Lehrer, potentially recorded in various spellings including Lehr, Lehrer, Lehrian and Lehrmann, is a surname that can be either Germanic or Jewish.
Lehrer has several possible origins. The first two possible origins are:
The most probable option for the origin of the Lehrer surname is from the word Lehrer, meaning teacher or rabbi in the German language. This may be religious or it may describe a teacher in a traditional elementary school. It would depend on the particular circumstances at the time that the surname was given out or adopted.
The origin may be topographical and derive from the ancient pre-7th-century word lehr akin to the English 'leah', and as such describing an enclosure suitable for agriculture or a water meadow, one which was flooded in winter but dried out for summer grazing. There are several places in Southern Germany and Austria called 'Lehr'. These place names might have derived from old water meadows. Having researched the Lehrer name for many years, the topographical-locational option certainly seems likely for some of the other potential spellings which have been suggested and would be possible for the lineage in southern Germany. This would also fit with what one Lehrer family researcher has noted about the Lehrer name in Dabo, France for the year 1772: â€œIf this is an occupational name, then this would have been relatively rare as this was at the beginning of the time when surnames were given based on a man's occupation.â€
There is a well documented family that trace their lineage to a Jewish teacher in Poland. While possible, it appears very unlikely that the southern German and the Jewish family lines are connected. The possible link from the Rhineland Lehrers to the Polish line relates to emigration from France and southern Germany. There was no systematic, official method of emigration, and few emigration lists are available, yet significant numbers of emigrants were known to leave southern Germany and Alsace during the following periods:
1618 to 1648 and immediately after: The Thirty Years' War created large movements in and around what is today southern Germany.
1650 to 1750: Large numbers depart central Europe for the new opportunities in America
1722: Alsatian colonies established in the Holy Roman Empire (Austria-Hungary).
1764 to 1786: Alsatians colonise Russia, Ukraine, and Banat.
1789 to 1791: About 500,000 refugees flee the French Revolution for neighbouring nations and the Americas. About half later returned.
1804 to 1832: Additional Alsatians emigrate to Ukraine, Bessarabia, and Banat.
Also the registres d'options de noms 1808 became a de facto census of the Jewish people of France. The numbers are interesting. According to a list in the Archives nationales there were 46,054 Jewish people in France who chose permanent names. The majority were in the departments of Bas-Rhin, Haut-Rhin, and Moselle, areas that some Lehrer families lived in. In each, the head of a family, usually the husband and father, gives for each family member his or her name, date and place of birth, and the surname and forenames chosen.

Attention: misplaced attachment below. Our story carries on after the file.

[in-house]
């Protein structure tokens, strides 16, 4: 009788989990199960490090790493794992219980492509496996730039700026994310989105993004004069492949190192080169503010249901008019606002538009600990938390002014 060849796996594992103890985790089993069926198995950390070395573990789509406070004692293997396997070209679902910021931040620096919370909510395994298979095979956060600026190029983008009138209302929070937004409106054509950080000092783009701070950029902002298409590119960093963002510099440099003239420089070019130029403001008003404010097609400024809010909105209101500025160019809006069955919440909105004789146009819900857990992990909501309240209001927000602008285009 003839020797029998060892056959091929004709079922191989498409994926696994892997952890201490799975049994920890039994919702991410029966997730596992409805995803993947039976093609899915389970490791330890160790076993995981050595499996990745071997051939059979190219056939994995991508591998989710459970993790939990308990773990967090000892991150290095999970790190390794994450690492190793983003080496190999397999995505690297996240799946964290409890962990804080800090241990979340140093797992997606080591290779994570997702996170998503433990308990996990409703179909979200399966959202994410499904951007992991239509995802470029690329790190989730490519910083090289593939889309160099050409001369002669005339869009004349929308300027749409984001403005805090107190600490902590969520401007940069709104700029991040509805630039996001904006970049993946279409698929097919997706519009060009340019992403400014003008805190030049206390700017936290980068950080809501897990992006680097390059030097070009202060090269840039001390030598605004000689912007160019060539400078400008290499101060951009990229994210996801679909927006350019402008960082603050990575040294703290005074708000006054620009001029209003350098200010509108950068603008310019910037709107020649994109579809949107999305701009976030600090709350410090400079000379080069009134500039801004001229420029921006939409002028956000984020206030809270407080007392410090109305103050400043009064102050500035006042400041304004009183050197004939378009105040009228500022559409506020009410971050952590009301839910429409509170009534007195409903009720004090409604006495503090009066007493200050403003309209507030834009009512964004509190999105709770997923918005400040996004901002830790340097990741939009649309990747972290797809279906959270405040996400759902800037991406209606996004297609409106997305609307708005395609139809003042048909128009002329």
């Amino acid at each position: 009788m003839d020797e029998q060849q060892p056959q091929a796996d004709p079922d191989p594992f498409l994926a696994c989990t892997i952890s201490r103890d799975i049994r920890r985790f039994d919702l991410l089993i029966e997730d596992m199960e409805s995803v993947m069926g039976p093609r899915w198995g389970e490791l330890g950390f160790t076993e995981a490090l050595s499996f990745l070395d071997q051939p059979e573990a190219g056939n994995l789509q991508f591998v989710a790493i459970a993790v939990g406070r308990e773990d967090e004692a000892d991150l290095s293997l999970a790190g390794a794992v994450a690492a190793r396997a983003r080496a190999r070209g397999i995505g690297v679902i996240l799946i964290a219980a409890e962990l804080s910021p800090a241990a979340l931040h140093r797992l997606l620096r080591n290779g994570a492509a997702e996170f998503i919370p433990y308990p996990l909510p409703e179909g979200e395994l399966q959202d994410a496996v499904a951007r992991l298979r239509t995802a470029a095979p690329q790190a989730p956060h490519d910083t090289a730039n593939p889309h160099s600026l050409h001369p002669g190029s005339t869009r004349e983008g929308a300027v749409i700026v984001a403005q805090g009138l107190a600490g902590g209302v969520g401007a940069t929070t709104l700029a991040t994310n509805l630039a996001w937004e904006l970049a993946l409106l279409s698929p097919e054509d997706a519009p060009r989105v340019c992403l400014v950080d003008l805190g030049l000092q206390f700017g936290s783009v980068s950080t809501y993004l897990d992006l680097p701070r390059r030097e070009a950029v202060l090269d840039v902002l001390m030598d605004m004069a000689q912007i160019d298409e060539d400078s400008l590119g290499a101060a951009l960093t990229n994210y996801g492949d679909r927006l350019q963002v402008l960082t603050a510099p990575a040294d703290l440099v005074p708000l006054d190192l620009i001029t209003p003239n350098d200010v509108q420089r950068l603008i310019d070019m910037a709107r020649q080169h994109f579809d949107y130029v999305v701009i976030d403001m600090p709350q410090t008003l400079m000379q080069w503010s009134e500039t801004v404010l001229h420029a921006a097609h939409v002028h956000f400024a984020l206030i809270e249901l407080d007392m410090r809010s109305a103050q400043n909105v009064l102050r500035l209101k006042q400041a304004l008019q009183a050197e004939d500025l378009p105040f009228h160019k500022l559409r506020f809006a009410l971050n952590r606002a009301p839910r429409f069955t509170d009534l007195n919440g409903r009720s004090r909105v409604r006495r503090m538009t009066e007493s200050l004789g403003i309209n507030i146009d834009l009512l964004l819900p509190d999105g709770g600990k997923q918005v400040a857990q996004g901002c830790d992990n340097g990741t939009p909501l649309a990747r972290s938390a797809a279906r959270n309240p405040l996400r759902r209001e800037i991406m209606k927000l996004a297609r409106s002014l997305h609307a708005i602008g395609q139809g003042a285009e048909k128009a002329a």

There are a number of Lehrer families originating in southern Germany, north, west France, Austria and Bavaria, although unlikely some of these different lineages may all originate from the one family. By following the birth places of the people furthest back in the known Lehrer family lines, as we move further back in time, there is a consistent movement into the Rhineland, in particular to two nearby cities either side of the Rhine, Landau and Strasbourg. The earliest known record of births and marriages for Lehrer families are the children of Georg Lehrer and his wife Sibilla who lived in Bayern, Germany and they had three known children who were all baptised in Evangelisch, Landau in Pfalz Stadt, Pfalz, Bavaria
Christianus Lehrer - Baptised 18 August 1577
Maria Lehrer - Baptised 2 June 1581
Margaretha Lehrer â€“ Baptised 24 May 1584
Commercial heraldry websites indicate that there is a Lehrer family crest, they do however promote other surnames of a similar spelling as having the same family crest. If there is a Lehrer crest, likely recordings of who this was issued to and where they were from would be in German Bavaria or WÃ¼rttemberg as during the late 1500s and the early part of the 1600s, almost all recorded Lehrer, birth, death and marriages appear to be located in this region. Moving into the late 1600s and early 1700s the recorded births, deaths and marriages spread out through the Rhineland and include Alsace which was partially independent and is now a part of France, Austria, Wurrtemburg and other parts of Germany. By the late 1700s and early 1800s, a significant number of Lehrers moved elsewhere around the world, specifically to the Americas.
Brian Lehrer (born 1952), American talk show host
Jim Lehrer (1934â€“2020), American journalist, television news anchor, and author
The NewsHour with Jim Lehrer
Erica Lehrer, anthropologist
Jonah Lehrer, author of How We Decide
Keith Lehrer (born 1936), American philosopher
Lucky Lehrer, drummer
Mia Lehrer, Salvadorian-American landscape architect
Tom Lehrer (born 1928), American singer-songwriter, satirist, pianist, and mathematician
An Evening Wasted With Tom Lehrer
Tom Lehrer Revisited
Riva Lehrer (born 1958), American painter, author, and disability activist